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Stapled Hemorrhoidopexy - Initial Experience at a Community Hospital
Lucian Panait, Viraj Bhalani, Thomas Alosco, Stanley J. Dudrick
Saint Mary's Hospital, Waterbury, CT

Objective: To evaluate the initial experience with stapled hemorrhoidopexy at Saint Mary’s Hospital, in Waterbury, CT. We hypothesized that stapled hemorrhoidopexy is associated with decreased operative time, decreased postoperative pain, superior patient recovery and greater patient acceptance, when compared to conventional hemorrhoidectomy.
Design: Retrospective study. Follow-up ranged between 2 and 28 months.
Setting: Community hospital.
Patients: Forty-six patients with third and fourth degree internal hemorrhoids underwent stapled hemorrhoidopexy by a single surgeon at our institution between November 2004 and February 2007. Residents were involved with the operative procedure in all cases.
Interventions: All patients underwent stapled hemorrhoidopexy (the procedure for prolapsed hemorrhoids). The procedure was performed in lithotomy position, under general anesthesia.
Main Outcome Measures: Chart review and telephone interviews were conducted to evaluate the operative time, length of hospitalization, time of return to work or normal activity, duration of postoperative pain, presence of postoperative complications and presence of recurrence.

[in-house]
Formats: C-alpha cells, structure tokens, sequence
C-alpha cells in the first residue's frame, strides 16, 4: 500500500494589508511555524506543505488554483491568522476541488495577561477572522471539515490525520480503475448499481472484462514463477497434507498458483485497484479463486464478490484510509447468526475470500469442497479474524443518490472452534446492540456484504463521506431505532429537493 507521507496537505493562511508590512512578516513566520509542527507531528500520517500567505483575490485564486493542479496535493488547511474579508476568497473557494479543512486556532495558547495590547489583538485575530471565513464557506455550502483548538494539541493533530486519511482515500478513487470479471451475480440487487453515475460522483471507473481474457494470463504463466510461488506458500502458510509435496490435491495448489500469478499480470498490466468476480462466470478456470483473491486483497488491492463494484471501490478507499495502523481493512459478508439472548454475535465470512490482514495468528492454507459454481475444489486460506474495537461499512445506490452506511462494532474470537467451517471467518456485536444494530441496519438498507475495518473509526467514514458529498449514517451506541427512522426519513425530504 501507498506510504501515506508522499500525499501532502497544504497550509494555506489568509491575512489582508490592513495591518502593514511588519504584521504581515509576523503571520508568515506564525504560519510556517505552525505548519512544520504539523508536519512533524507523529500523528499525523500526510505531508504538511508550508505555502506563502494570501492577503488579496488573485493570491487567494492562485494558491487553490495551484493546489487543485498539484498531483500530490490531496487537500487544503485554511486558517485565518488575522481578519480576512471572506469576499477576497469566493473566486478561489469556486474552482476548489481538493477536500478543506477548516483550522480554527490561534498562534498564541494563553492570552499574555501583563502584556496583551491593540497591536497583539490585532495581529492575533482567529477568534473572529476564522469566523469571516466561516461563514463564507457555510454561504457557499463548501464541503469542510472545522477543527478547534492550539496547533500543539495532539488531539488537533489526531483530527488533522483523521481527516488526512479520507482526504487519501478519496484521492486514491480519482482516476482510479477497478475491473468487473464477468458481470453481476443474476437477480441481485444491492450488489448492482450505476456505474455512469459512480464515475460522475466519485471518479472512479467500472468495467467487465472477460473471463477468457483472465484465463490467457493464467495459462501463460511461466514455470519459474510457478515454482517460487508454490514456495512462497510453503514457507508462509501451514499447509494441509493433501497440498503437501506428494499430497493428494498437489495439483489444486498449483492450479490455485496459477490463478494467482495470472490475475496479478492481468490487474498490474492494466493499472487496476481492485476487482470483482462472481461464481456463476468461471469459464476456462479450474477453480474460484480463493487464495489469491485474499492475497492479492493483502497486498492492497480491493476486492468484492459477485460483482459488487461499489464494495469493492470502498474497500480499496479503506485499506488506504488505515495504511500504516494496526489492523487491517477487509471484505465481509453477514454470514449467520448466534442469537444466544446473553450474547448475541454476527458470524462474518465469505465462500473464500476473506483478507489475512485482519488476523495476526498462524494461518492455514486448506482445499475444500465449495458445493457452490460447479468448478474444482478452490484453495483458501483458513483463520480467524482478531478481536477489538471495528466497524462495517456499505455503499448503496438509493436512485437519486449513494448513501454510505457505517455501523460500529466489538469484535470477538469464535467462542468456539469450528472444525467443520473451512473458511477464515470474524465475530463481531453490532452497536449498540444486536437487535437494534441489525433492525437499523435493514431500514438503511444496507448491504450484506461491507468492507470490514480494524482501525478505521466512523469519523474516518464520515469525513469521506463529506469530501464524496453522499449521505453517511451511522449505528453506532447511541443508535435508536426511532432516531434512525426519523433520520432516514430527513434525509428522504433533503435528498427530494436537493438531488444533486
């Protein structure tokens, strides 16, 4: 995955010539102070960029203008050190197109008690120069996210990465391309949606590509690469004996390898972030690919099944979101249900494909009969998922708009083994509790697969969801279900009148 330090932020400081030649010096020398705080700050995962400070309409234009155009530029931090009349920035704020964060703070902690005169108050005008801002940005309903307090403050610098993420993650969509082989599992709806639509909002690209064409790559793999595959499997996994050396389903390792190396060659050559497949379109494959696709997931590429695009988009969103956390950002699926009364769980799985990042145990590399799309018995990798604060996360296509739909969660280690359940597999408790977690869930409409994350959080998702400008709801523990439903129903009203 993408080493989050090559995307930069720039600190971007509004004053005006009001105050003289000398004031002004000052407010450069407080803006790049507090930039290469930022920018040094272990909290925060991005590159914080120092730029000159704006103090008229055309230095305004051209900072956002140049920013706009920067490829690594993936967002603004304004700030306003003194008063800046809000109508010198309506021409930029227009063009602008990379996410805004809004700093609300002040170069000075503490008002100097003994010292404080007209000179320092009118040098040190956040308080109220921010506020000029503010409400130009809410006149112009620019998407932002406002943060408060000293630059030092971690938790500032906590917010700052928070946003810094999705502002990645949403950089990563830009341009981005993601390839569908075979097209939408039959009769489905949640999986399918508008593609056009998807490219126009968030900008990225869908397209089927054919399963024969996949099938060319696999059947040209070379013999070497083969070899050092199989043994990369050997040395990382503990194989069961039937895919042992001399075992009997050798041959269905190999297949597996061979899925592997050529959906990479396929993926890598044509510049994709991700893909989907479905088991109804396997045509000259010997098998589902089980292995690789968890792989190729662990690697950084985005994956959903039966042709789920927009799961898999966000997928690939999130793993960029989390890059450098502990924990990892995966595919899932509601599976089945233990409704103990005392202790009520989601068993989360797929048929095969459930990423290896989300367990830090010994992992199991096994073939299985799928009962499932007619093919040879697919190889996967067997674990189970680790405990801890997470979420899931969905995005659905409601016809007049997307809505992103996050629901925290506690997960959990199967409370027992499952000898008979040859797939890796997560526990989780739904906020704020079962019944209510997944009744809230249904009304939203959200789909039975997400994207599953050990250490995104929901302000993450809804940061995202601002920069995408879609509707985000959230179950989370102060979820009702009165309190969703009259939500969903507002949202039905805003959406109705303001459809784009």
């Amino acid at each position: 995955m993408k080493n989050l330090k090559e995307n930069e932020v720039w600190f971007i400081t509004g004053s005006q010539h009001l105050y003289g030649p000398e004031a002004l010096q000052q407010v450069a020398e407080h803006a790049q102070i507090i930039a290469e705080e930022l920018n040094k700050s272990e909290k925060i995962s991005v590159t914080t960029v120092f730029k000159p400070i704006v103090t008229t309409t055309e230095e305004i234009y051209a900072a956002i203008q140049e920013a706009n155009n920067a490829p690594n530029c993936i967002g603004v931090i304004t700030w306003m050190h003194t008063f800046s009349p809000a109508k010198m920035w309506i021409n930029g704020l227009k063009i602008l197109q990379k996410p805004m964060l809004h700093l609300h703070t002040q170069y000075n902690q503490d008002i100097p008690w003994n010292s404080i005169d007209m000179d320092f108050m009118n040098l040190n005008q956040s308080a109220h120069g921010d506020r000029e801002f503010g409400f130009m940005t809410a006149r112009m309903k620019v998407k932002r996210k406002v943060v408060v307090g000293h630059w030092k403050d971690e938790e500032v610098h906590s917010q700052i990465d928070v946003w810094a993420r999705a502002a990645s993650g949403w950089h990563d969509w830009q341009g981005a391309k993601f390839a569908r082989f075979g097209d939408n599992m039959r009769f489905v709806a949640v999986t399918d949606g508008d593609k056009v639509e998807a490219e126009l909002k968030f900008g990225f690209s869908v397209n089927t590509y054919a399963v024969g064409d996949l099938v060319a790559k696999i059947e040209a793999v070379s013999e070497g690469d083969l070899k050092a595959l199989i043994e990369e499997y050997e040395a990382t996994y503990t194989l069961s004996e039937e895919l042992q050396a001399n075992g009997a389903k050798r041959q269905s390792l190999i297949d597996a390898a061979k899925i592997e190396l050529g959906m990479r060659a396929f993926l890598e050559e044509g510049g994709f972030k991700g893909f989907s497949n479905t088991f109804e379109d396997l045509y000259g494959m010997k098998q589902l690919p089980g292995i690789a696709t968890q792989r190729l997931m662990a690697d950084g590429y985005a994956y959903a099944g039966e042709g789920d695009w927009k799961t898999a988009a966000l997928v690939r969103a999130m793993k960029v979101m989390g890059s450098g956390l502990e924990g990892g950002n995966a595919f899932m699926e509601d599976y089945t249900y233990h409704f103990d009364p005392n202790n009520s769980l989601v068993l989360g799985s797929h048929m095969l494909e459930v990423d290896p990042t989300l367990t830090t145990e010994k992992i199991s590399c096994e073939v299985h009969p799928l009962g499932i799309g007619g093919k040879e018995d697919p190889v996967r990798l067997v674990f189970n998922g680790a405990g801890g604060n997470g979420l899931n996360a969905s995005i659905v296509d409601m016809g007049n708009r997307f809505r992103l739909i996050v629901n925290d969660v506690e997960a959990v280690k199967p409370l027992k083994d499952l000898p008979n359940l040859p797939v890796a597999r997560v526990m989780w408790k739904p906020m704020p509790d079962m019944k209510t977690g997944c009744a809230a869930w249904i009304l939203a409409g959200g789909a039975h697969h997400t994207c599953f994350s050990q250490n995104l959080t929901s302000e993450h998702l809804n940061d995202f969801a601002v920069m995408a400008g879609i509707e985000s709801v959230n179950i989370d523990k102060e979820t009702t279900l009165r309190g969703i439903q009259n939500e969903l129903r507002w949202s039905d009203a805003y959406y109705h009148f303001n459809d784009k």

Results: The average operative time was 35.8 minutes, with longer durations towards the beginning of the study. All cases were performed as an outpatient basis. Postoperative pain was only encountered in 4 patients. One patient was admitted secondary to urinary retention. Most patients resumed normal activities on postoperative day number one. Eight patients had recurrence of hemorrhoidal tissue, but only one required surgical re-intervention.
Conclusions: Although reports in the literature are controversial with regards to stapled hemorrhoidopexy, our initial experience proves it an effective therapeutic method, with increased patient acceptance and early postoperative recovery. Longer follow-up studies are necessary to evaluate the rate of recurrence, as well as the possibility of subsequent employment of stapled hemorrhoidopexy in recurrent cases.


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